Venezuelan ferries keep coming as electrical blackout continues

With Venezuela entering its fifth day of an electrical blackout, Venezuelan ferries are operating as normal at the Cedros port. 

Around 2 pm, over 50 Venezuelans were waiting to be processed.

An Immigration source said two large vessels, fully booked, docked in Cedros on Monday. 

"A lot of vessels are registering right now for increased transportation. Due to power outrage in Venezuela, some paperwork could not be processed. We were expecting two more vessels but these could not be processed," the source added.

Since Minister of National Security announced that an amnesty will be offered to Venezuelans, the source said many other vessels were waiting to come to T&T.

"Lots of Venezuelans are waiting for the amnesty to pass so that they will come in once the amnesty is passed," the source added.

Usually, between 500 to 700 Venezuelans come weekly to the port at least four days for the week.

However, councillor for Cedros Shankar Teelucksingh said he was fearful that as the Venezuelan crisis intensifies, more desperate Venezuelans will use every possible means to enter T&T illegally. 

There has been greater surveillance on the coasts by the T&T Coast Guard and teams from the United States Army have also been doing work in Moruga, one of the areas where Venezuelans enter illegally.

Teelucksingh said the blackout has triggered a medical crisis in the mainland.

"We are hearing that between 20,000 to 30,000 people have died in hospitals throughout Venezuela and with this crisis, I am certain that more Venezuelans will be flocking to Trinidad in search of medical aid," Teelucksingh said.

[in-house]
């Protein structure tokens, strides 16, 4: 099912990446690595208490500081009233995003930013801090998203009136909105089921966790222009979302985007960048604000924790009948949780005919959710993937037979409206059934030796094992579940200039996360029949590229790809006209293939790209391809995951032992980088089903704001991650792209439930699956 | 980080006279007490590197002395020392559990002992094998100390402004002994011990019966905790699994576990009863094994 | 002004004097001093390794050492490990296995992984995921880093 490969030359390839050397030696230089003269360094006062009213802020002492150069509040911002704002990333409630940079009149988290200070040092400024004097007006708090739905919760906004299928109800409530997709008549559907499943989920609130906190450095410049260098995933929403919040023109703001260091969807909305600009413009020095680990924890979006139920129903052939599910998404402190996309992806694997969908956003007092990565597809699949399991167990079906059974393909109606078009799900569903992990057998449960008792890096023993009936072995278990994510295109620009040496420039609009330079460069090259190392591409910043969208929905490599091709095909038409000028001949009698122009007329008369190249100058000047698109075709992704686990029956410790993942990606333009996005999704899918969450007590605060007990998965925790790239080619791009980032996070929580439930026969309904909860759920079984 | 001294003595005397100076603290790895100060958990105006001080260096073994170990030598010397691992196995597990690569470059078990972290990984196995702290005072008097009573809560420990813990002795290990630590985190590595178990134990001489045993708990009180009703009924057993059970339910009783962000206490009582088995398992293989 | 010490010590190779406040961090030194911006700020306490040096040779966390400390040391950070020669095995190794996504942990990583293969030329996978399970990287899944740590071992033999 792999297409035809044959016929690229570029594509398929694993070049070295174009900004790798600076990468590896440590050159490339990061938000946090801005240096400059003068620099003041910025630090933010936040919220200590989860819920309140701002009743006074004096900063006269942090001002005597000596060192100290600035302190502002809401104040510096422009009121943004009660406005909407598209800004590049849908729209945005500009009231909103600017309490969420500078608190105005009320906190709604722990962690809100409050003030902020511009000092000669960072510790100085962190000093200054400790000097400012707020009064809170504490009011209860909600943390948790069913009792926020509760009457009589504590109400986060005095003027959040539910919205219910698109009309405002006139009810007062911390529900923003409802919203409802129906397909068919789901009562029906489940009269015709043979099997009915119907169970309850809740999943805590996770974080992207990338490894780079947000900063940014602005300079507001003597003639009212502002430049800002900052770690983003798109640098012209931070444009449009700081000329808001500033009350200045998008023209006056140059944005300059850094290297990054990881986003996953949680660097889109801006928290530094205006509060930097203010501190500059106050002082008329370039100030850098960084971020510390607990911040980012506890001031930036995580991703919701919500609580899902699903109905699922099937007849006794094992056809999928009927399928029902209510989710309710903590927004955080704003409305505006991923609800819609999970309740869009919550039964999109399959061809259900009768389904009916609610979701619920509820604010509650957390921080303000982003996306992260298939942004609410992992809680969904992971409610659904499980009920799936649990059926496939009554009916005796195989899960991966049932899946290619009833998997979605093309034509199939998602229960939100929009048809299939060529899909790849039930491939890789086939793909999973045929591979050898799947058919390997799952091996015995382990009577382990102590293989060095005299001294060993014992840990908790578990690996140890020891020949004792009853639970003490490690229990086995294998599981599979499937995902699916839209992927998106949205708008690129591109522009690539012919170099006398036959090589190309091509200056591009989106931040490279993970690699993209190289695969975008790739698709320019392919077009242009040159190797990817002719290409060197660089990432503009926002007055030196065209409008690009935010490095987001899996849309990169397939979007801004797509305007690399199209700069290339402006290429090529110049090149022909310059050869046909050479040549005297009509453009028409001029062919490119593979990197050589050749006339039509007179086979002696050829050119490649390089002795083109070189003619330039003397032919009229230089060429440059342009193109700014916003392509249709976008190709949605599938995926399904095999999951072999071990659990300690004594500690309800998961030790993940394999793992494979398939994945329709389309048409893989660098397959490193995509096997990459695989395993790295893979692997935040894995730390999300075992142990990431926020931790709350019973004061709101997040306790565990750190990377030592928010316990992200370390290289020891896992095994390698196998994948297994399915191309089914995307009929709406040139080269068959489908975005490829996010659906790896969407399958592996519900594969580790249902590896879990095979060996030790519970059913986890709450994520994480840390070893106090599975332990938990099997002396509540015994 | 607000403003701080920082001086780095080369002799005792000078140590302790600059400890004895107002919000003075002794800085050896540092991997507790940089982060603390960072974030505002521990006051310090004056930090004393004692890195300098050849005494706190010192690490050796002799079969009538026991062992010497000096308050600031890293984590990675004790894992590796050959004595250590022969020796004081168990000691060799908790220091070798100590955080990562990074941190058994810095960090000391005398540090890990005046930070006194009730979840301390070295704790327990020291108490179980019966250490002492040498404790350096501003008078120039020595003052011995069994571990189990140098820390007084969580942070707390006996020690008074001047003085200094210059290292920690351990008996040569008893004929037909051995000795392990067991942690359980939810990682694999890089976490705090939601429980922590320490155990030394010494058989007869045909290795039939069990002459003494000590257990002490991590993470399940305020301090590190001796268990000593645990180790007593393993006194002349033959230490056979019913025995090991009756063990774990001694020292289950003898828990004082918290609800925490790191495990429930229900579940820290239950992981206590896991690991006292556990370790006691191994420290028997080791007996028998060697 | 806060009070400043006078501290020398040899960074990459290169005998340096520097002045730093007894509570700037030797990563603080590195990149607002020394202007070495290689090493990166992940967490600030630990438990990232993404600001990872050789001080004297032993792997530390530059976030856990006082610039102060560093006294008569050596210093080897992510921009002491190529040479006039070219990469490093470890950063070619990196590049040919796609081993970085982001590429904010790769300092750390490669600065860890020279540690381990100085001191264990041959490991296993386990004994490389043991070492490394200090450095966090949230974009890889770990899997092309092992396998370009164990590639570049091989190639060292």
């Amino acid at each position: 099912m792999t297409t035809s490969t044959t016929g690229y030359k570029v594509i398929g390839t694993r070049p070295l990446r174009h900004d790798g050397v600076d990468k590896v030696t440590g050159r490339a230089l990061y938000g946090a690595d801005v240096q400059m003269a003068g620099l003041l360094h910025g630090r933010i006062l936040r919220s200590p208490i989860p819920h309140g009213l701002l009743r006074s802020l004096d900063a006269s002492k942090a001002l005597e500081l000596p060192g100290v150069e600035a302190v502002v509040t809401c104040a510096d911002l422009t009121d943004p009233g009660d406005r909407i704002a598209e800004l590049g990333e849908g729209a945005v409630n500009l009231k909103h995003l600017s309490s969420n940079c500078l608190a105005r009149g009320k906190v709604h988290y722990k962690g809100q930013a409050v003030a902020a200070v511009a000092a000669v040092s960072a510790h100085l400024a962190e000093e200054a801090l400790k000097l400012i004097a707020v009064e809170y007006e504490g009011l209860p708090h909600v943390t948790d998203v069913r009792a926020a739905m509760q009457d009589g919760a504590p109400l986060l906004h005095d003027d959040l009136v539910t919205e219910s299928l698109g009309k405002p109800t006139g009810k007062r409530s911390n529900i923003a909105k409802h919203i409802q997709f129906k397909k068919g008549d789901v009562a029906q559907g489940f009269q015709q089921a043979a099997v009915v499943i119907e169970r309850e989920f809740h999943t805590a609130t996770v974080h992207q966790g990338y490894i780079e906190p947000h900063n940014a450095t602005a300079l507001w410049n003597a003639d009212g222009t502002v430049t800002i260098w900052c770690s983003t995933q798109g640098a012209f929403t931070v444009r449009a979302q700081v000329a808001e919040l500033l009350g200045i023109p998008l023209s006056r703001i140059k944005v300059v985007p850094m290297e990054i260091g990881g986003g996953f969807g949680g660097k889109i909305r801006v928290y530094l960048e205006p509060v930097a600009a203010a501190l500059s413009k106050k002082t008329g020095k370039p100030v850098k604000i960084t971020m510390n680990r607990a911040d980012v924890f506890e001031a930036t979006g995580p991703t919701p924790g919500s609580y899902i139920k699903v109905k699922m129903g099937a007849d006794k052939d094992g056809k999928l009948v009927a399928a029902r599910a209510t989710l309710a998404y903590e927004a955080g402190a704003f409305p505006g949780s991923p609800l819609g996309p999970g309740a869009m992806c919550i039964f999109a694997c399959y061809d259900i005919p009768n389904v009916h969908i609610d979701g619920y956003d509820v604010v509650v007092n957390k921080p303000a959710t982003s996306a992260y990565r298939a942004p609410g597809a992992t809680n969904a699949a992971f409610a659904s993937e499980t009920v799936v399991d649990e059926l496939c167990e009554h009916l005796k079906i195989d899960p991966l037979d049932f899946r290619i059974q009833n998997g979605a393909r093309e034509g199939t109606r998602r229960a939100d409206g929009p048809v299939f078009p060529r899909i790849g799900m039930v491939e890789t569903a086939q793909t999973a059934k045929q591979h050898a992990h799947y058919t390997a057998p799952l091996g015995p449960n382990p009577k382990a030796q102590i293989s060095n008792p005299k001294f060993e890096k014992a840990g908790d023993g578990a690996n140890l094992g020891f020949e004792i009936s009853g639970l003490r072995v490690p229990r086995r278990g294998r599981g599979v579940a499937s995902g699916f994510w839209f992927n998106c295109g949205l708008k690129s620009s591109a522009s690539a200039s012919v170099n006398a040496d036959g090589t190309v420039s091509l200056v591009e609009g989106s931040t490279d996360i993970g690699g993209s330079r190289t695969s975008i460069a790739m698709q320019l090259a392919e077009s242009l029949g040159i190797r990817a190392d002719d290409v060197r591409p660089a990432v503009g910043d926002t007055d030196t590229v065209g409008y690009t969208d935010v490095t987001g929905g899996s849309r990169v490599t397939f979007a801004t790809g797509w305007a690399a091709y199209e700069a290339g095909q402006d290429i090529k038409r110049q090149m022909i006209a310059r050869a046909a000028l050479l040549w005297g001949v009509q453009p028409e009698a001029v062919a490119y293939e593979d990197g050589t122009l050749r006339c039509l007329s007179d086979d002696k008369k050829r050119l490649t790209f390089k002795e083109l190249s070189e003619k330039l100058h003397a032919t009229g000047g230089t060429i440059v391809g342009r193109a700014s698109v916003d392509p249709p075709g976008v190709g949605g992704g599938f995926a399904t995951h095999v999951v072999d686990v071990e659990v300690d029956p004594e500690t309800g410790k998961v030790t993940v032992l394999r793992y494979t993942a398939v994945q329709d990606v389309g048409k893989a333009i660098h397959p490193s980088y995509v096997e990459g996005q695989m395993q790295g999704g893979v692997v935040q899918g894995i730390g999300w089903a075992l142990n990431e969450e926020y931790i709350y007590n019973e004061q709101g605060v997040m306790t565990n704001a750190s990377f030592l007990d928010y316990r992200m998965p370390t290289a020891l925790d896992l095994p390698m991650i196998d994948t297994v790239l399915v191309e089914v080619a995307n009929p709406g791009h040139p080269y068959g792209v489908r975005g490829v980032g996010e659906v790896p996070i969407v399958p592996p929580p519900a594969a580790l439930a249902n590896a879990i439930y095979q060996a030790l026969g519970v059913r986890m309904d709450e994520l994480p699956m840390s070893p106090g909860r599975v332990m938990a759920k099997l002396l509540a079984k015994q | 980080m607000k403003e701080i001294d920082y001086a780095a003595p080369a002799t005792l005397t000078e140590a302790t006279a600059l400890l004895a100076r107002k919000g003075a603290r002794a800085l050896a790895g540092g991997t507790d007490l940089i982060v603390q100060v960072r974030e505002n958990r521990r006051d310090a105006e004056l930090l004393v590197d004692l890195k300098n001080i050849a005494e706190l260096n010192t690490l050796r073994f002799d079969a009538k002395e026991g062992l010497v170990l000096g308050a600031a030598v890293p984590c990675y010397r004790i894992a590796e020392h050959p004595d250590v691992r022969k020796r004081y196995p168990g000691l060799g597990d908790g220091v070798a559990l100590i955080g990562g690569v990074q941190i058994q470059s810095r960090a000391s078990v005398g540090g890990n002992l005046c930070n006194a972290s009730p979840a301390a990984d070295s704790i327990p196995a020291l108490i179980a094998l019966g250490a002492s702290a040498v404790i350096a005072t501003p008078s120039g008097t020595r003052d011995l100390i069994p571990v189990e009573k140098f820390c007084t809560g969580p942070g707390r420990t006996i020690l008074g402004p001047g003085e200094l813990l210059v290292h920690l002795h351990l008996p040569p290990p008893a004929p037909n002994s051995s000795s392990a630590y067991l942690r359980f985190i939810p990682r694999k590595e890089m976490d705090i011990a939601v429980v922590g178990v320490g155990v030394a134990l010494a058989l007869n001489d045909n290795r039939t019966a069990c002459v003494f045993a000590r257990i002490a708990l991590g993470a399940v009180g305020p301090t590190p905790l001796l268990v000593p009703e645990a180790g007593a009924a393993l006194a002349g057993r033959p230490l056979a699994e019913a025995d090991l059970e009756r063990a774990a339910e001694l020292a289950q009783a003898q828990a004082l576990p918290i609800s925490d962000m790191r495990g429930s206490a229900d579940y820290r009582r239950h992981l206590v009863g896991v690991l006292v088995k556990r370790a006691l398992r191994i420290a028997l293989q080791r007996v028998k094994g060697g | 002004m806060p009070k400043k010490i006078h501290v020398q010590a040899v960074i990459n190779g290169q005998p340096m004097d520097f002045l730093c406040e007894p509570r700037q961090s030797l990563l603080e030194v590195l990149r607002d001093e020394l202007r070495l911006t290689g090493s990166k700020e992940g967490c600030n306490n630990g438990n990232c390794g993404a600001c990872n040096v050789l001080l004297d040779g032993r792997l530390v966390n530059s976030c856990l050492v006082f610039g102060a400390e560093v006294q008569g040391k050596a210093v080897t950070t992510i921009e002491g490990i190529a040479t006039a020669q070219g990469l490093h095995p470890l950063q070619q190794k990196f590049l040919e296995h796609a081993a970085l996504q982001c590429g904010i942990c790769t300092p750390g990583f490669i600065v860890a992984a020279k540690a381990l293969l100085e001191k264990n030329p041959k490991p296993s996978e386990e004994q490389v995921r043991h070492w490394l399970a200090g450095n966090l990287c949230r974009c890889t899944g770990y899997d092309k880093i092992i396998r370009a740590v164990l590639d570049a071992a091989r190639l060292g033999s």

He again urged the government to make arrangements for international humanitarian bodies such as Red Cross International to set up a base in Cedros whereby Venezuelans could get access to medical care. He also called for the reopening of the Cedros Health Centre on a 24/7 basis to cater for the Venezuelan influx.

Meanwhile, Venezuelan national Manuel said he was unsure what was happening to his friends in Venezuela.

"We are very worried. People cannot get through to their families. People are just waiting and they are using batteries to charge their phones. Babies are dying in neonatal centres. You can't pump water and soon they will run out of gasoline," Manuel said.

Fox News reported that there are 1,800 gas stations in Venezuela but only 100 were operational. Food has been rotting in the refrigerator and thousands of people have no water for months.

The latest power cut has been described as an act of sabotage by the United States according to Venezuela's President Nicolas Maduro. 

Juan Guaido, Venezuela's self-declared interim president, said Sunday that 16 states continued to be completely without power, while six had partial power. He said the private sector had lost at least $400 million from power outages.

Electricity was cut to 70 percent late last week and officials warned that hospitals were at risk.

So far 16 people have died.

- by Radhica De Silva

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